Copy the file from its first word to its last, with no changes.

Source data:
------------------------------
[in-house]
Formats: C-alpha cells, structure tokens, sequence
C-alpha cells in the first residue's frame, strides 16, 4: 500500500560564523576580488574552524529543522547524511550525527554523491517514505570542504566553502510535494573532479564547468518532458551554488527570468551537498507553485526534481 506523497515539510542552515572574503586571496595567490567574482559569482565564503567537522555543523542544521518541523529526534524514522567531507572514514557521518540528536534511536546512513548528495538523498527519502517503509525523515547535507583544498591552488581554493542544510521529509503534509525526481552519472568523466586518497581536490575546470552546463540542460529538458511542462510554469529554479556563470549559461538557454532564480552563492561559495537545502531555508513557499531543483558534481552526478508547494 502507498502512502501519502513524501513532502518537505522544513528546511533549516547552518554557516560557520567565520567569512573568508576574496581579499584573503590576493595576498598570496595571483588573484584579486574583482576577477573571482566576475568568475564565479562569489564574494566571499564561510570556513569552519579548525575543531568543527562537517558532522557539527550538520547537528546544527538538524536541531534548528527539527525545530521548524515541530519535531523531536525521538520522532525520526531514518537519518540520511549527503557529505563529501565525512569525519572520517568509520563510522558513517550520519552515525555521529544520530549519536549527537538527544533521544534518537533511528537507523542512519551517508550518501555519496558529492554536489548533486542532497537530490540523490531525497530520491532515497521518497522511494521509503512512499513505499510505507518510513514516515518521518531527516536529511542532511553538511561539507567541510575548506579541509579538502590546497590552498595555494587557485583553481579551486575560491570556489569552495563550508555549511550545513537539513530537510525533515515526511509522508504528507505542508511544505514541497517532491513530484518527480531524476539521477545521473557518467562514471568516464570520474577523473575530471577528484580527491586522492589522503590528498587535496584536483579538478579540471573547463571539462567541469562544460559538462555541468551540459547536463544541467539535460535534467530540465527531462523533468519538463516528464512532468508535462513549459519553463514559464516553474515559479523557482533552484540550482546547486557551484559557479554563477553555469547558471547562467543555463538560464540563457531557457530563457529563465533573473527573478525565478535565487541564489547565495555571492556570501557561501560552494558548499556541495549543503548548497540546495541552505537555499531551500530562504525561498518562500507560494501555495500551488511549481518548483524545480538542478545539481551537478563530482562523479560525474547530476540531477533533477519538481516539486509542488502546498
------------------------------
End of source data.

[in-house]
Formats: C-alpha cells, structure tokens, sequence
C-alpha cells in the first residue's frame, strides 16, 4: 500500500560564523576580488574552524529543522547524511550525527554523491517514505570542504566553502510535494573532479564547468518532458551554488527570468551537498507553485526534481 506523497515539510542552515572574503586571496595567490567574482559569482565564503567537522555543523542544521518541523529526534524514522567531507572514514557521518540528536534511536546512513548528495538523498527519502517503509525523515547535507583544498591552488581554493542544510521529509503534509525526481552519472568523466586518497581536490575546470552546463540542460529538458511542462510554469529554479556563470549559461538557454532564480552563492561559495537545502531555508513557499531543483558534481552526478508547494 502507498502512502501519502513524501513532502518537505522544513528546511533549516547552518554557516560557520567565520567569512573568508576574496581579499584573503590576493595576498598570496595571483588573484584579486574583482576577477573571482566576475568568475564565479562569489564574494566571499564561510570556513569552519579548525575543531568543527562537517558532522557539527550538520547537528546544527538538524536541531534548528527539527525545530521548524515541530519535531523531536525521538520522532525520526531514518537519518540520511549527503557529505563529501565525512569525519572520517568509520563510522558513517550520519552515525555521529544520530549519536549527537538527544533521544534518537533511528537507523542512519551517508550518501555519496558529492554536489548533486542532497537530490540523490531525497530520491532515497521518497522511494521509503512512499513505499510505507518510513514516515518521518531527516536529511542532511553538511561539507567541510575548506579541509579538502590546497590552498595555494587557485583553481579551486575560491570556489569552495563550508555549511550545513537539513530537510525533515515526511509522508504528507505542508511544505514541497517532491513530484518527480531524476539521477545521473557518467562514471568516464570520474577523473575530471577528484580527491586522492589522503590528498587535496584536483579538478579540471573547463571539462567541469562544460559538462555541468551540459547536463544541467539535460535534467530540465527531462523533468519538463516528464512532468508535462513549459519553463514559464516553474515559479523557482533552484540550482546547486557551484559557479554563477553555469547558471547562467543555463538560464540563457531557457530563457529563465533573473527573478525565478535565487541564489547565495555571492556570501557561501560552494558548499556541495549543503548548497540546495541552505537555499531551500530562504525561498518562500507560494501555495500551488511549481518548483524545480538542478545539481551537478563530482562523479560525474547530476540531477533533477519538481516539486509542488502546498